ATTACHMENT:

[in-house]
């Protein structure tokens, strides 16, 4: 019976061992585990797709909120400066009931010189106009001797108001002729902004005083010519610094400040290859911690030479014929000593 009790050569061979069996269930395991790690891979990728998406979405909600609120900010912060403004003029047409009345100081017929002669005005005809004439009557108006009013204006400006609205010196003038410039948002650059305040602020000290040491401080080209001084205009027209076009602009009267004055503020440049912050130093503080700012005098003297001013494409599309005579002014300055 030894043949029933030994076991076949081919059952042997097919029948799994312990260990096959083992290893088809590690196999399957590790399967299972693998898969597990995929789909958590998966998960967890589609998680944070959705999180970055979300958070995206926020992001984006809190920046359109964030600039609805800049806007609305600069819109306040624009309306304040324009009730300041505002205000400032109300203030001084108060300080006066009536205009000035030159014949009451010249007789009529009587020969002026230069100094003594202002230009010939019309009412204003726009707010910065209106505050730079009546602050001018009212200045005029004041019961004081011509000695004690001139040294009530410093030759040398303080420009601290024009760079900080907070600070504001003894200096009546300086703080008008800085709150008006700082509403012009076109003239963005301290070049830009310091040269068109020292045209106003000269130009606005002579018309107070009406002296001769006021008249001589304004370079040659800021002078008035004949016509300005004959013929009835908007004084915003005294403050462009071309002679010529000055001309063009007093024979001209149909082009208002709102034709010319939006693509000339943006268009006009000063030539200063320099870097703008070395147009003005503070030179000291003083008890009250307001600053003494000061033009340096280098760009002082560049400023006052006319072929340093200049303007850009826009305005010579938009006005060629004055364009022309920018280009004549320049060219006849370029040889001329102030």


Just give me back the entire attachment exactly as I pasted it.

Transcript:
[in-house]
């Protein structure tokens, strides 16, 4: 019976061992585990797709909120400066009931010189106009001797108001002729902004005083010519610094400040290859911690030479014929000593 009790050569061979069996269930395991790690891979990728998406979405909600609120900010912060403004003029047409009345100081017929002669005005005809004439009557108006009013204006400006609205010196003038410039948002650059305040602020000290040491401080080209001084205009027209076009602009009267004055503020440049912050130093503080700012005098003297001013494409599309005579002014300055 030894043949029933030994076991076949081919059952042997097919029948799994312990260990096959083992290893088809590690196999399957590790399967299972693998898969597990995929789909958590998966998960967890589609998680944070959705999180970055979300958070995206926020992001984006809190920046359109964030600039609805800049806007609305600069819109306040624009309306304040324009009730300041505002205000400032109300203030001084108060300080006066009536205009000035030159014949009451010249007789009529009587020969002026230069100094003594202002230009010939019309009412204003726009707010910065209106505050730079009546602050001018009212200045005029004041019961004081011509000695004690001139040294009530410093030759040398303080420009601290024009760079900080907070600070504001003894200096009546300086703080008008800085709150008006700082509403012009076109003239963005301290070049830009310091040269068109020292045209106003000269130009606005002579018309107070009406002296001769006021008249001589304004370079040659800021002078008035004949016509300005004959013929009835908007004084915003005294403050462009071309002679010529000055001309063009007093024979001209149909082009208002709102034709010319939006693509000339943006268009006009000063030539200063320099870097703008070395147009003005503070030179000291003083008890009250307001600053003494000061033009340096280098760009002082560049400023006052006319072929340093200049303007850009826009305005010579938009006005060629004055364009022309920018280009004549320049060219006849370029040889001329102030």